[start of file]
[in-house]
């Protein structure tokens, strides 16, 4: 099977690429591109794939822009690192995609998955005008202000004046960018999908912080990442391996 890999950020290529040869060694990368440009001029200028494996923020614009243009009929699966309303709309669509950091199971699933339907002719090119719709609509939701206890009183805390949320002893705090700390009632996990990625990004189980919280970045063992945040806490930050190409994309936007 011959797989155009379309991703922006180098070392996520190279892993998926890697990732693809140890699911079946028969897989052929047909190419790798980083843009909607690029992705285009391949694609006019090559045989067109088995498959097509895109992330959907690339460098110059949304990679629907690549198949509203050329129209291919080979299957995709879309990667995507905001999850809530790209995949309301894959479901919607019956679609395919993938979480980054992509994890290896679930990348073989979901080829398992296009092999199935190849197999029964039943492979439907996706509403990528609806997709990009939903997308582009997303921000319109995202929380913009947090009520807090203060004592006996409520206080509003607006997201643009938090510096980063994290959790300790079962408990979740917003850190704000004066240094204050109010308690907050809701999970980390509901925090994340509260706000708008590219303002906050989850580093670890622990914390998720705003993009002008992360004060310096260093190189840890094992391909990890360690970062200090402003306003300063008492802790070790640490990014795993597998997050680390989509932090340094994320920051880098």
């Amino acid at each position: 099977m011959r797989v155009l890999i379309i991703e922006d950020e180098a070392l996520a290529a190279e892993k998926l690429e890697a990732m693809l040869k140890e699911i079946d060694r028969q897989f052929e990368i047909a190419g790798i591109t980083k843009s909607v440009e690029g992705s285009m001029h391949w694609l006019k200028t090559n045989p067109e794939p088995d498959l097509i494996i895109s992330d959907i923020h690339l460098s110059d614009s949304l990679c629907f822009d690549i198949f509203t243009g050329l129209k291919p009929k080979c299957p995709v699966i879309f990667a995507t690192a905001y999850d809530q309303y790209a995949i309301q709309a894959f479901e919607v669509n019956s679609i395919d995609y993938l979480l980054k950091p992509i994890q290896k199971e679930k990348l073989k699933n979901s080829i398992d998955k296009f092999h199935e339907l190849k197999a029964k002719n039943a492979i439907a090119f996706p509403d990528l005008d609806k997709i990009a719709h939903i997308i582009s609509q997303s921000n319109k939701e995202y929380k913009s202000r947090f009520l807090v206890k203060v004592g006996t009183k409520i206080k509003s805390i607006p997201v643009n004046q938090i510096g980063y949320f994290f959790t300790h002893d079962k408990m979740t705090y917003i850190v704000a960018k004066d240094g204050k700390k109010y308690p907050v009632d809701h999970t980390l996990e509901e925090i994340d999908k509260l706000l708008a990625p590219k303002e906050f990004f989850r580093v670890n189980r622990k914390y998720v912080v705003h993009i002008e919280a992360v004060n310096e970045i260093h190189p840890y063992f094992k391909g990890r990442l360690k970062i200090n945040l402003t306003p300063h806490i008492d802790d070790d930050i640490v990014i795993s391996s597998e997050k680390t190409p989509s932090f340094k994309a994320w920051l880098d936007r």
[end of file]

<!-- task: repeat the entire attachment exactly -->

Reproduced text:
[in-house]
């Protein structure tokens, strides 16, 4: 099977690429591109794939822009690192995609998955005008202000004046960018999908912080990442391996 890999950020290529040869060694990368440009001029200028494996923020614009243009009929699966309303709309669509950091199971699933339907002719090119719709609509939701206890009183805390949320002893705090700390009632996990990625990004189980919280970045063992945040806490930050190409994309936007 011959797989155009379309991703922006180098070392996520190279892993998926890697990732693809140890699911079946028969897989052929047909190419790798980083843009909607690029992705285009391949694609006019090559045989067109088995498959097509895109992330959907690339460098110059949304990679629907690549198949509203050329129209291919080979299957995709879309990667995507905001999850809530790209995949309301894959479901919607019956679609395919993938979480980054992509994890290896679930990348073989979901080829398992296009092999199935190849197999029964039943492979439907996706509403990528609806997709990009939903997308582009997303921000319109995202929380913009947090009520807090203060004592006996409520206080509003607006997201643009938090510096980063994290959790300790079962408990979740917003850190704000004066240094204050109010308690907050809701999970980390509901925090994340509260706000708008590219303002906050989850580093670890622990914390998720705003993009002008992360004060310096260093190189840890094992391909990890360690970062200090402003306003300063008492802790070790640490990014795993597998997050680390989509932090340094994320920051880098």
């Amino acid at each position: 099977m011959r797989v155009l890999i379309i991703e922006d950020e180098a070392l996520a290529a190279e892993k998926l690429e890697a990732m693809l040869k140890e699911i079946d060694r028969q897989f052929e990368i047909a190419g790798i591109t980083k843009s909607v440009e690029g992705s285009m001029h391949w694609l006019k200028t090559n045989p067109e794939p088995d498959l097509i494996i895109s992330d959907i923020h690339l460098s110059d614009s949304l990679c629907f822009d690549i198949f509203t243009g050329l129209k291919p009929k080979c299957p995709v699966i879309f990667a995507t690192a905001y999850d809530q309303y790209a995949i309301q709309a894959f479901e919607v669509n019956s679609i395919d995609y993938l979480l980054k950091p992509i994890q290896k199971e679930k990348l073989k699933n979901s080829i398992d998955k296009f092999h199935e339907l190849k197999a029964k002719n039943a492979i439907a090119f996706p509403d990528l005008d609806k997709i990009a719709h939903i997308i582009s609509q997303s921000n319109k939701e995202y929380k913009s202000r947090f009520l807090v206890k203060v004592g006996t009183k409520i206080k509003s805390i607006p997201v643009n004046q938090i510096g980063y949320f994290f959790t300790h002893d079962k408990m979740t705090y917003i850190v704000a960018k004066d240094g204050k700390k109010y308690p907050v009632d809701h999970t980390l996990e509901e925090i994340d999908k509260l706000l708008a990625p590219k303002e906050f990004f989850r580093v670890n189980r622990k914390y998720v912080v705003h993009i002008e919280a992360v004060n310096e970045i260093h190189p840890y063992f094992k391909g990890r990442l360690k970062i200090n945040l402003t306003p300063h806490i008492d802790d070790d930050i640490v990014i795993s391996s597998e997050k680390t190409p989509s932090f340094k994309a994320w920051l880098d936007r």